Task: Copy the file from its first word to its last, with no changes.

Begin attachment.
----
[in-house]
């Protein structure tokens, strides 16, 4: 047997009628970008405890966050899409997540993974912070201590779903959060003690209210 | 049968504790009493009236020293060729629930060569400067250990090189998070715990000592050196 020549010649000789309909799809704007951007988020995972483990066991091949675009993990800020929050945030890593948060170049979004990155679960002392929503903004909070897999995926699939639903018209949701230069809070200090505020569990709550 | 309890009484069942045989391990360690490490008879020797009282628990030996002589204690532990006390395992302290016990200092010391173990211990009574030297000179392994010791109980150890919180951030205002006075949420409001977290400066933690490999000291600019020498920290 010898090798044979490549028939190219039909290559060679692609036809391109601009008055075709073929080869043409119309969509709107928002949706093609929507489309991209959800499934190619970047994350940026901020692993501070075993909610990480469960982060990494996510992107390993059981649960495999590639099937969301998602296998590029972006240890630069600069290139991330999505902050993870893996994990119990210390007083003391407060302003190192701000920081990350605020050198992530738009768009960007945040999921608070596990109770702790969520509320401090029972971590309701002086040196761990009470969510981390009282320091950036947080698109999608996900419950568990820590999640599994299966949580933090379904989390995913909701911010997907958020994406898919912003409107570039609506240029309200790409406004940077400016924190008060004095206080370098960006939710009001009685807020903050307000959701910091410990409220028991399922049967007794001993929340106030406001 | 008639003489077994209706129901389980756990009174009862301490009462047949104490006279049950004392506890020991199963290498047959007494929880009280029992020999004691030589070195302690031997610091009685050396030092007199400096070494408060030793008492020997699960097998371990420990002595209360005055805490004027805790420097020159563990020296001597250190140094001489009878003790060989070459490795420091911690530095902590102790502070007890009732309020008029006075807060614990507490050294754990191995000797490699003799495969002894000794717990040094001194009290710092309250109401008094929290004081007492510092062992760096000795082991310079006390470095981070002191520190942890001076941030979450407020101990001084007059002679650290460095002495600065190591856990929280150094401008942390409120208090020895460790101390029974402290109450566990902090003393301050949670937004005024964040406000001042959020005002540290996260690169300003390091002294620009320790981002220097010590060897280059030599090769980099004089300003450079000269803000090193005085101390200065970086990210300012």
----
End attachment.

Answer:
[in-house]
């Protein structure tokens, strides 16, 4: 047997009628970008405890966050899409997540993974912070201590779903959060003690209210 | 049968504790009493009236020293060729629930060569400067250990090189998070715990000592050196 020549010649000789309909799809704007951007988020995972483990066991091949675009993990800020929050945030890593948060170049979004990155679960002392929503903004909070897999995926699939639903018209949701230069809070200090505020569990709550 | 309890009484069942045989391990360690490490008879020797009282628990030996002589204690532990006390395992302290016990200092010391173990211990009574030297000179392994010791109980150890919180951030205002006075949420409001977290400066933690490999000291600019020498920290 010898090798044979490549028939190219039909290559060679692609036809391109601009008055075709073929080869043409119309969509709107928002949706093609929507489309991209959800499934190619970047994350940026901020692993501070075993909610990480469960982060990494996510992107390993059981649960495999590639099937969301998602296998590029972006240890630069600069290139991330999505902050993870893996994990119990210390007083003391407060302003190192701000920081990350605020050198992530738009768009960007945040999921608070596990109770702790969520509320401090029972971590309701002086040196761990009470969510981390009282320091950036947080698109999608996900419950568990820590999640599994299966949580933090379904989390995913909701911010997907958020994406898919912003409107570039609506240029309200790409406004940077400016924190008060004095206080370098960006939710009001009685807020903050307000959701910091410990409220028991399922049967007794001993929340106030406001 | 008639003489077994209706129901389980756990009174009862301490009462047949104490006279049950004392506890020991199963290498047959007494929880009280029992020999004691030589070195302690031997610091009685050396030092007199400096070494408060030793008492020997699960097998371990420990002595209360005055805490004027805790420097020159563990020296001597250190140094001489009878003790060989070459490795420091911690530095902590102790502070007890009732309020008029006075807060614990507490050294754990191995000797490699003799495969002894000794717990040094001194009290710092309250109401008094929290004081007492510092062992760096000795082991310079006390470095981070002191520190942890001076941030979450407020101990001084007059002679650290460095002495600065190591856990929280150094401008942390409120208090020895460790101390029974402290109450566990902090003393301050949670937004005024964040406000001042959020005002540290996260690169300003390091002294620009320790981002220097010590060897280059030599090769980099004089300003450079000269803000090193005085101390200065970086990210300012």